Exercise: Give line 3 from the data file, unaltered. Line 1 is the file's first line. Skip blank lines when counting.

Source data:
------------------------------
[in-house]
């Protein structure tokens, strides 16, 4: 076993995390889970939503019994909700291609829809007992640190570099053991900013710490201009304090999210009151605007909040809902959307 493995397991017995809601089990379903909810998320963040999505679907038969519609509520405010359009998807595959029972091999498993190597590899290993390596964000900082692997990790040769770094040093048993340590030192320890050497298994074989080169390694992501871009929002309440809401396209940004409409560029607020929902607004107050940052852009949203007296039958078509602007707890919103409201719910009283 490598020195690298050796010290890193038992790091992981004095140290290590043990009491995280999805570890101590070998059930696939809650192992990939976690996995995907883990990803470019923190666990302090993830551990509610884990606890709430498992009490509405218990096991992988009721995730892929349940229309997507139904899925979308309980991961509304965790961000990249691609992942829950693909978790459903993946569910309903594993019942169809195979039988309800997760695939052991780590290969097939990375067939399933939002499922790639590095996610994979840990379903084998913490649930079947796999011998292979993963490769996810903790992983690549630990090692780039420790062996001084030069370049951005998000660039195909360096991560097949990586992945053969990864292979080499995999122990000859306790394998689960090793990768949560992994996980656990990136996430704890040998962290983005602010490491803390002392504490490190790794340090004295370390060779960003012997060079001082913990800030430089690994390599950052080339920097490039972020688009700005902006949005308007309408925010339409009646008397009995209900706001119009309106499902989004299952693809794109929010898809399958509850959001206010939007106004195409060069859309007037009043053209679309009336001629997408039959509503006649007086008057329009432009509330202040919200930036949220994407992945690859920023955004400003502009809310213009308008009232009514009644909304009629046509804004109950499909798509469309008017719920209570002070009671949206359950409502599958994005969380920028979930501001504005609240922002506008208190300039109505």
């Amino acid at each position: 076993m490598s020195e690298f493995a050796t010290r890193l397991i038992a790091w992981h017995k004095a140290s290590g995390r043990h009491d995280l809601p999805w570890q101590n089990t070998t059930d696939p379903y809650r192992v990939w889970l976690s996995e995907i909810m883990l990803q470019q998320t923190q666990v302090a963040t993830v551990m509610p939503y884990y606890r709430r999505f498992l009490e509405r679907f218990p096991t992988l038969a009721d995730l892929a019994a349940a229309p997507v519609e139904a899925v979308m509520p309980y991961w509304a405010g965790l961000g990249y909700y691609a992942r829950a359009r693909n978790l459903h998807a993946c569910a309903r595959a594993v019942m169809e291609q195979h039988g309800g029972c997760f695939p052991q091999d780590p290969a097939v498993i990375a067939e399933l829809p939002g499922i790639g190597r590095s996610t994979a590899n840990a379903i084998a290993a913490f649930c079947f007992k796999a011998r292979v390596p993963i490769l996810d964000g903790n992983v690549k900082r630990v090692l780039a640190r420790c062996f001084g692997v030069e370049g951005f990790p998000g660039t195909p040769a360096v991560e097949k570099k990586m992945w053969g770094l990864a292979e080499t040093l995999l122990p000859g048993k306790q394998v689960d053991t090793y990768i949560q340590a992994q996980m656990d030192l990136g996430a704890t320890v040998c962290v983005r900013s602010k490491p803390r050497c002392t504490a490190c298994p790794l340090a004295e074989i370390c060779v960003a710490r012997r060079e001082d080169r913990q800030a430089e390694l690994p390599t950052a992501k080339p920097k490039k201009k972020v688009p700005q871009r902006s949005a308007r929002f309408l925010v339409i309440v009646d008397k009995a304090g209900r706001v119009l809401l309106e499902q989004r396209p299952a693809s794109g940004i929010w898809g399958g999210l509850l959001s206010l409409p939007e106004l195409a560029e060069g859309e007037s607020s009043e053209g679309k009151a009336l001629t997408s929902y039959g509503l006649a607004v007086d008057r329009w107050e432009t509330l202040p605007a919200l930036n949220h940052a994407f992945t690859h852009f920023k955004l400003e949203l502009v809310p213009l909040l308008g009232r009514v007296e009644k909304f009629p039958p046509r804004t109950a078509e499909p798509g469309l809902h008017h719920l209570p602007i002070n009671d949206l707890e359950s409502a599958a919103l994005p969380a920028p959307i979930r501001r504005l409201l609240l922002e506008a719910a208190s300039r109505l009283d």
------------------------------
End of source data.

């Amino acid at each position: 076993m490598s020195e690298f493995a050796t010290r890193l397991i038992a790091w992981h017995k004095a140290s290590g995390r043990h009491d995280l809601p999805w570890q101590n089990t070998t059930d696939p379903y809650r192992v990939w889970l976690s996995e995907i909810m883990l990803q470019q998320t923190q666990v302090a963040t993830v551990m509610p939503y884990y606890r709430r999505f498992l009490e509405r679907f218990p096991t992988l038969a009721d995730l892929a019994a349940a229309p997507v519609e139904a899925v979308m509520p309980y991961w509304a405010g965790l961000g990249y909700y691609a992942r829950a359009r693909n978790l459903h998807a993946c569910a309903r595959a594993v019942m169809e291609q195979h039988g309800g029972c997760f695939p052991q091999d780590p290969a097939v498993i990375a067939e399933l829809p939002g499922i790639g190597r590095s996610t994979a590899n840990a379903i084998a290993a913490f649930c079947f007992k796999a011998r292979v390596p993963i490769l996810d964000g903790n992983v690549k900082r630990v090692l780039a640190r420790c062996f001084g692997v030069e370049g951005f990790p998000g660039t195909p040769a360096v991560e097949k570099k990586m992945w053969g770094l990864a292979e080499t040093l995999l122990p000859g048993k306790q394998v689960d053991t090793y990768i949560q340590a992994q996980m656990d030192l990136g996430a704890t320890v040998c962290v983005r900013s602010k490491p803390r050497c002392t504490a490190c298994p790794l340090a004295e074989i370390c060779v960003a710490r012997r060079e001082d080169r913990q800030a430089e390694l690994p390599t950052a992501k080339p920097k490039k201009k972020v688009p700005q871009r902006s949005a308007r929002f309408l925010v339409i309440v009646d008397k009995a304090g209900r706001v119009l809401l309106e499902q989004r396209p299952a693809s794109g940004i929010w898809g399958g999210l509850l959001s206010l409409p939007e106004l195409a560029e060069g859309e007037s607020s009043e053209g679309k009151a009336l001629t997408s929902y039959g509503l006649a607004v007086d008057r329009w107050e432009t509330l202040p605007a919200l930036n949220h940052a994407f992945t690859h852009f920023k955004l400003e949203l502009v809310p213009l909040l308008g009232r009514v007296e009644k909304f009629p039958p046509r804004t109950a078509e499909p798509g469309l809902h008017h719920l209570p602007i002070n009671d949206l707890e359950s409502a599958a919103l994005p969380a920028p959307i979930r501001r504005l409201l609240l922002e506008a719910a208190s300039r109505l009283d």